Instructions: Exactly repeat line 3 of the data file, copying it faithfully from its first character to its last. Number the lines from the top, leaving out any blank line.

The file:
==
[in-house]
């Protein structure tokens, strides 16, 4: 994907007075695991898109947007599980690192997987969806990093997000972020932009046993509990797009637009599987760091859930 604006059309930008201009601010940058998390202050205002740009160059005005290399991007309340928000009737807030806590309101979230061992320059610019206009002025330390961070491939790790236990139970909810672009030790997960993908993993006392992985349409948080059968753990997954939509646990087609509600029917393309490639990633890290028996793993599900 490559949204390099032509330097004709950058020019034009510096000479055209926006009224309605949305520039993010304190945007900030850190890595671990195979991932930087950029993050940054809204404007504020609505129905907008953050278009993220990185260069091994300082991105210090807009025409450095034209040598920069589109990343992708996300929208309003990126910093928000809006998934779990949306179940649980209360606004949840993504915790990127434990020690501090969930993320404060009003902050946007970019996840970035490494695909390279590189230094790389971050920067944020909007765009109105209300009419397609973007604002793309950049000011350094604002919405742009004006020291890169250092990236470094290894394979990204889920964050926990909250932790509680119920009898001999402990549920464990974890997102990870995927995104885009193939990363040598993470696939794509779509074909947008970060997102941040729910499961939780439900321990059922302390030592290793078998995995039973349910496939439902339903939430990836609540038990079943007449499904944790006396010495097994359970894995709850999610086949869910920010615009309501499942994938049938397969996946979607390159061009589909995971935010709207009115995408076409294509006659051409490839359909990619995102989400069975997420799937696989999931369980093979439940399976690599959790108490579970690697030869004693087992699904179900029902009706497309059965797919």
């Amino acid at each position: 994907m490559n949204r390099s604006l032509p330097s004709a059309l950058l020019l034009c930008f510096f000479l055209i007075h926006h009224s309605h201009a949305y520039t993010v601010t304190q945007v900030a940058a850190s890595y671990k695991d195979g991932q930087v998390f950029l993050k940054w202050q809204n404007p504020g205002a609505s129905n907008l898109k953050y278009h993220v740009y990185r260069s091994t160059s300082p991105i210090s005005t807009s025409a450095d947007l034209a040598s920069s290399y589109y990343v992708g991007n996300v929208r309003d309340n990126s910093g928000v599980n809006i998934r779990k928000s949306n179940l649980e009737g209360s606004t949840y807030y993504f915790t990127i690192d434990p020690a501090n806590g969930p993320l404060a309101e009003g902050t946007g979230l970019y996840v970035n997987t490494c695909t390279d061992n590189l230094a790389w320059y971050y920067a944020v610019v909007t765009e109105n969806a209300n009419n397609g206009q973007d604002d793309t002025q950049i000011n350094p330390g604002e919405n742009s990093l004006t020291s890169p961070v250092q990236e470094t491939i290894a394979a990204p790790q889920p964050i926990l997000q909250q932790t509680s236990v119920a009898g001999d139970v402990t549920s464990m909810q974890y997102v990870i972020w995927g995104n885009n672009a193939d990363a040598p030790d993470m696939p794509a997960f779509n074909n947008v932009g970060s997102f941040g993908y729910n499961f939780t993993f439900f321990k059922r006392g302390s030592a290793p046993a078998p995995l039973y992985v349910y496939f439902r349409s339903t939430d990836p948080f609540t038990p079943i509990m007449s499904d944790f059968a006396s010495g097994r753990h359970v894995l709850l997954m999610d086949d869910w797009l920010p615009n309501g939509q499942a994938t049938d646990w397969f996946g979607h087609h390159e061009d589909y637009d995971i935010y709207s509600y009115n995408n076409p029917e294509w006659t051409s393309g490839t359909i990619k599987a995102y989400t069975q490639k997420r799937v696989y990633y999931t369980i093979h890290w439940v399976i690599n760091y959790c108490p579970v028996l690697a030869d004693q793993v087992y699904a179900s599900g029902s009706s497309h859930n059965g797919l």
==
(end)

């Amino acid at each position: 994907m490559n949204r390099s604006l032509p330097s004709a059309l950058l020019l034009c930008f510096f000479l055209i007075h926006h009224s309605h201009a949305y520039t993010v601010t304190q945007v900030a940058a850190s890595y671990k695991d195979g991932q930087v998390f950029l993050k940054w202050q809204n404007p504020g205002a609505s129905n907008l898109k953050y278009h993220v740009y990185r260069s091994t160059s300082p991105i210090s005005t807009s025409a450095d947007l034209a040598s920069s290399y589109y990343v992708g991007n996300v929208r309003d309340n990126s910093g928000v599980n809006i998934r779990k928000s949306n179940l649980e009737g209360s606004t949840y807030y993504f915790t990127i690192d434990p020690a501090n806590g969930p993320l404060a309101e009003g902050t946007g979230l970019y996840v970035n997987t490494c695909t390279d061992n590189l230094a790389w320059y971050y920067a944020v610019v909007t765009e109105n969806a209300n009419n397609g206009q973007d604002d793309t002025q950049i000011n350094p330390g604002e919405n742009s990093l004006t020291s890169p961070v250092q990236e470094t491939i290894a394979a990204p790790q889920p964050i926990l997000q909250q932790t509680s236990v119920a009898g001999d139970v402990t549920s464990m909810q974890y997102v990870i972020w995927g995104n885009n672009a193939d990363a040598p030790d993470m696939p794509a997960f779509n074909n947008v932009g970060s997102f941040g993908y729910n499961f939780t993993f439900f321990k059922r006392g302390s030592a290793p046993a078998p995995l039973y992985v349910y496939f439902r349409s339903t939430d990836p948080f609540t038990p079943i509990m007449s499904d944790f059968a006396s010495g097994r753990h359970v894995l709850l997954m999610d086949d869910w797009l920010p615009n309501g939509q499942a994938t049938d646990w397969f996946g979607h087609h390159e061009d589909y637009d995971i935010y709207s509600y009115n995408n076409p029917e294509w006659t051409s393309g490839t359909i990619k599987a995102y989400t069975q490639k997420r799937v696989y990633y999931t369980i093979h890290w439940v399976i690599n760091y959790c108490p579970v028996l690697a030869d004693q793993v087992y699904a179900s599900g029902s009706s497309h859930n059965g797919l």